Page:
lambda in list comprehension acting funny

rusi rustompmody at gmail.com
Fri Jul 13 18:46:00 CEST 2012


On Jul 13, 9:12 pm, "Prasad, Ramit" <ramit.pra... at jpmorgan.com> wrote:
> > VERBOSE = True
>
> > def function(arg):
> >     if VERBOSE:
> >        print("calling function with arg %r" % arg)
> >     process(arg)
>
> > def caller():
> >     VERBOSE = False
> >     function(1)
>
> > ---------------------------------------------
> > Python semantics: function sees VERBOSE False
> > Haskell semantics: function sees VERBOSE True
> >>> def caller():
>
> ...     VERBOSE = False
> ...     function(1)>>> def function(arg):
>
> ...     if VERBOSE:
> ...        print("calling function with arg %r" % arg)
> ...    >>> VERBOSE = True
> >>> caller()
>
> calling function with arg 1
>
> I might be being OCD, but caller needs `global VERBOSE` for that to
> work as you explain.

Ok let me restate: if python were to work that way (without the
global) we could say either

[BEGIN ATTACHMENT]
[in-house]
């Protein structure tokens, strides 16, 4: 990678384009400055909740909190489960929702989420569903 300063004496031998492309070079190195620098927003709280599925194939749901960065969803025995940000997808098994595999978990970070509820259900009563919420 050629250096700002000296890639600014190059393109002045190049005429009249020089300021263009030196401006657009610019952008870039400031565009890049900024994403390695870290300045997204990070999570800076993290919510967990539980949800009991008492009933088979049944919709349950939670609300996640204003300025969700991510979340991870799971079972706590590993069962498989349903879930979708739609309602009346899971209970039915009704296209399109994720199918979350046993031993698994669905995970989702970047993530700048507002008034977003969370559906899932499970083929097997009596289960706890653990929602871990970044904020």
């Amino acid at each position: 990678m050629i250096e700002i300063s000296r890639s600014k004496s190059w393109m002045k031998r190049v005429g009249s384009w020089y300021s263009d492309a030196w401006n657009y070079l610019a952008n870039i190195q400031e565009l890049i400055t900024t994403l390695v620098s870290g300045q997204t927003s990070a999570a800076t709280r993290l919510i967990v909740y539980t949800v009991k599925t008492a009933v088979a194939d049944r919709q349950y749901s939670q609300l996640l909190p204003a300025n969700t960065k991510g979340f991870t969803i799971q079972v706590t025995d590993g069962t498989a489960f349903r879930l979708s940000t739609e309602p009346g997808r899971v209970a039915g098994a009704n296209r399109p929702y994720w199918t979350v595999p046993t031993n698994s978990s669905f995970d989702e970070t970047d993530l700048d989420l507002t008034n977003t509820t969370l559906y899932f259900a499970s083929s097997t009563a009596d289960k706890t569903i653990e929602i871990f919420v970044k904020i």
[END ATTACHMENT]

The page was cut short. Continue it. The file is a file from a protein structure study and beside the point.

a Python chooses to have dynamic scoping of variables
or
b There is a bug in python's scoping rules

I would guess that most younger folks (who've not seen lisp and apl)
would choose b

We can say the same analogously in the context of ZF expressions when
the i leaks as it does in the OPs example.

Another tack on the same question: python 3 cleaned up the variable
leakage from inside ZFs to outside.  It missed cleaning up the leakage
from one step to next.

tl;dr version: Beware of mixing up functional and imperative
programming
Double-beware when you are a language designer



More information about the Python-list mailing list